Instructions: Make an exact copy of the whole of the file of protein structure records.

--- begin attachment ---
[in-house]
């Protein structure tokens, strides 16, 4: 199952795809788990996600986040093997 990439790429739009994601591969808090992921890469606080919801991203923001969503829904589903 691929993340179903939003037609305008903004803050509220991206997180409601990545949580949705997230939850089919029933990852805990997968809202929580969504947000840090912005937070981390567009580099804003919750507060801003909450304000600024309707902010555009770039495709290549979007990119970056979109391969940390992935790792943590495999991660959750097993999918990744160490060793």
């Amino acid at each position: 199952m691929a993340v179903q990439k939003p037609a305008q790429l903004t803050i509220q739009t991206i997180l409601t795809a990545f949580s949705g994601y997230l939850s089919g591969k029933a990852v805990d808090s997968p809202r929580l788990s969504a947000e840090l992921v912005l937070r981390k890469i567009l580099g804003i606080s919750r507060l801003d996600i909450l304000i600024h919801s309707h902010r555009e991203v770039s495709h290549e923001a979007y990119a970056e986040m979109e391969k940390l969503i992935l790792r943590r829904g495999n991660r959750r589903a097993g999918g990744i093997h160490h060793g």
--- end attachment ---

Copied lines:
[in-house]
């Protein structure tokens, strides 16, 4: 199952795809788990996600986040093997 990439790429739009994601591969808090992921890469606080919801991203923001969503829904589903 691929993340179903939003037609305008903004803050509220991206997180409601990545949580949705997230939850089919029933990852805990997968809202929580969504947000840090912005937070981390567009580099804003919750507060801003909450304000600024309707902010555009770039495709290549979007990119970056979109391969940390992935790792943590495999991660959750097993999918990744160490060793």
């Amino acid at each position: 199952m691929a993340v179903q990439k939003p037609a305008q790429l903004t803050i509220q739009t991206i997180l409601t795809a990545f949580s949705g994601y997230l939850s089919g591969k029933a990852v805990d808090s997968p809202r929580l788990s969504a947000e840090l992921v912005l937070r981390k890469i567009l580099g804003i606080s919750r507060l801003d996600i909450l304000i600024h919801s309707h902010r555009e991203v770039s495709h290549e923001a979007y990119a970056e986040m979109e391969k940390l969503i992935l790792r943590r829904g495999n991660r959750r589903a097993g999918g990744i093997h160490h060793g």